Triangle by David Von Drehle
The Fire That Changed America

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Synopsis

Triangle is a poignantly detailed account of the 1911 disaster that horrified the country and changed the course of twentieth-century politics and labor relations

On March 25, 1911, as workers were getting ready to leave for the day, a fire broke out in the Triangle shirtwaist factory in New York’s Greenwich Village. Within minutes it spread to consume the building’s upper three stories. Firemen who arrived at the scene were unable to rescue those trapped inside: their ladders simply weren’t tall enough. People on the street watched in horror as desperate workers jumped to their deaths. The final toll was 146 people—123 of them women. It was the worst workplace disaster in New York City history.

This harrowing yet compulsively readable book is both a chronicle of the Triangle shirtwaist fire and a vibrant portrait of an entire age. It follows the waves of Jewish and Italian immigration that inundated New York in the early years of the century, filling its slums and supplying its garment factories with cheap, mostly female labor. It portrays the Dickensian work conditions that led to a massive waist-worker’s strike in which an unlikely coalition of socialists, socialites, and suffragettes took on bosses, police, and magistrates. Von Drehle shows how popular revulsion at the Triangle catastrophe led to an unprecedented alliance between idealistic labor reformers and the supremely pragmatic politicians of the Tammany machine.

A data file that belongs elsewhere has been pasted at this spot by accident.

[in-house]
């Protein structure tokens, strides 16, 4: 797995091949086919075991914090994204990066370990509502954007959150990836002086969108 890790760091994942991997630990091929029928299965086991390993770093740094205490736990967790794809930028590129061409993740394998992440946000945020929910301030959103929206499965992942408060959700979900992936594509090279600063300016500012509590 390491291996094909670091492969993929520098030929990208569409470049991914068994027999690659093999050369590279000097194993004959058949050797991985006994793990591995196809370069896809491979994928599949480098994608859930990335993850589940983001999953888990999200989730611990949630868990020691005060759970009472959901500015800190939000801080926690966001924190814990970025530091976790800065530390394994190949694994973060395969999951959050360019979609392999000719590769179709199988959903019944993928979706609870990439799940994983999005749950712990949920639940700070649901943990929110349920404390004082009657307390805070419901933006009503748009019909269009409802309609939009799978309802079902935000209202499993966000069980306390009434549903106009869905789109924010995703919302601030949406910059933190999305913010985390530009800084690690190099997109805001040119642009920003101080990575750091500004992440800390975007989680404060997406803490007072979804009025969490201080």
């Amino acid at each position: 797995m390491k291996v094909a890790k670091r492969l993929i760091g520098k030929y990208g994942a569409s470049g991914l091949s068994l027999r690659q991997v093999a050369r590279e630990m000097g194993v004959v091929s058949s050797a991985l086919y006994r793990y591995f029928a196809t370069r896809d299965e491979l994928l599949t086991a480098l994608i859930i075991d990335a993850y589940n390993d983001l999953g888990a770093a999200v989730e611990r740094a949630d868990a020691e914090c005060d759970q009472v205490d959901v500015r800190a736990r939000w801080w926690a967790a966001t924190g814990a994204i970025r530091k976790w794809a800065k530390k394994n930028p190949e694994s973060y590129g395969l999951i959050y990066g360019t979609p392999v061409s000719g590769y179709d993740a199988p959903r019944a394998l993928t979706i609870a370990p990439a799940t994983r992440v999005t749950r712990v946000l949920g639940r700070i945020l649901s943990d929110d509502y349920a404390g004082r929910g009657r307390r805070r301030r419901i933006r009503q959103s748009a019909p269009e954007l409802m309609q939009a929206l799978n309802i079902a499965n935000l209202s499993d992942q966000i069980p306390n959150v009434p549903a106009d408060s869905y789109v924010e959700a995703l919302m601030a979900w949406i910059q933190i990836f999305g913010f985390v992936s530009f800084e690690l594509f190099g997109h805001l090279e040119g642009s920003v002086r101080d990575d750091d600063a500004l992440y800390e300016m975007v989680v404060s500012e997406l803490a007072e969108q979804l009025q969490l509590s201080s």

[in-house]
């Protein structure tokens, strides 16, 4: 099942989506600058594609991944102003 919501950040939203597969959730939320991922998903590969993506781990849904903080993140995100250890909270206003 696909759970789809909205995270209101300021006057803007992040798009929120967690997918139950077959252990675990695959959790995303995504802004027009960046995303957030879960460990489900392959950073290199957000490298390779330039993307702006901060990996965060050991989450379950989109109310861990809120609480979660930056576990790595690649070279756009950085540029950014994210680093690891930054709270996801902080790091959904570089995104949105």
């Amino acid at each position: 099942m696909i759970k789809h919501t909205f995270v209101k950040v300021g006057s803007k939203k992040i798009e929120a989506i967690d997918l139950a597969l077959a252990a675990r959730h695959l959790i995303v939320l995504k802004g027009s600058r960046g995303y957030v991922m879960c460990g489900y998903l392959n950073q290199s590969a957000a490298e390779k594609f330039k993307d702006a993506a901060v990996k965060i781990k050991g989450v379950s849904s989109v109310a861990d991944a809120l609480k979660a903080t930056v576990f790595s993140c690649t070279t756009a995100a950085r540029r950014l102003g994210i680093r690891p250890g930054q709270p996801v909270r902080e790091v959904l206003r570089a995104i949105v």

David Von Drehle orchestrates these events into a drama rich in suspense and filled with memorable characters: the tight-fisted “shirtwaist kings” Max Blanck and Isaac Harris; Charles F. Murphy, the shrewd kingmaker of Tammany Hall; blue-blooded activists like Anne Morgan, daughter of J. P. Morgan; and reformers Frances Perkins and Al Smith. Most powerfully, he puts a human face on the men and women who died on March 25. Triangle is an immensely moving account of the hardships of New York City life in the early part of the twentieth century, and how this event transformed politics and gave rise to urban liberalism.
 

About David Von Drehle

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David von Drehle is a journalist for The Washington Post. His previous books include Among the Lowest of the Dead: Inside Death Row and (with the political staff of The Washington Post) Deadlock: The Inside Story of Americarsquo;s Closet Election.
 
Published August 16, 2004 by Grove Press. 352 pages
Genres: Business & Economics, History, Political & Social Sciences. Non-fiction

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The largest blouse-making operation in New York, the Triangle sweatshop employed 500 or more workers, mostly Jewish and Italian, who toiled on the upper floors just beyond the reach of fire department ladders.

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Book Reporter

The Triangle Shirtwaist Company burned for only a matter of minutes, but the embers of the fire that took hundreds of lives still smolder today.

Jan 23 2011 | Read Full Review of Triangle: The Fire That Chang...

Entertainment Weekly

Von Drehle paints a vivid portrait of early-20th-century Gotham, full of corrupt Tammany Hall bigwigs, passionate labor reformers, and factory owners whose callous disregard for safety by illegally blocking exits caused the fatalities.

Sep 05 2003 | Read Full Review of Triangle: The Fire That Chang...

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Jun 10 2010 | Read Full Review of Triangle: The Fire That Chang...

Large Print Reviews

The victims of the fire died by various means, some died when the building's inadequate fire escaped collapsed, others died of asphyxiation or where burned to death still trying to open the locked exit door, and many jumped from the windows of the ninth story and died of the injuries incurred whe...

Apr 18 2004 | Read Full Review of Triangle: The Fire That Chang...

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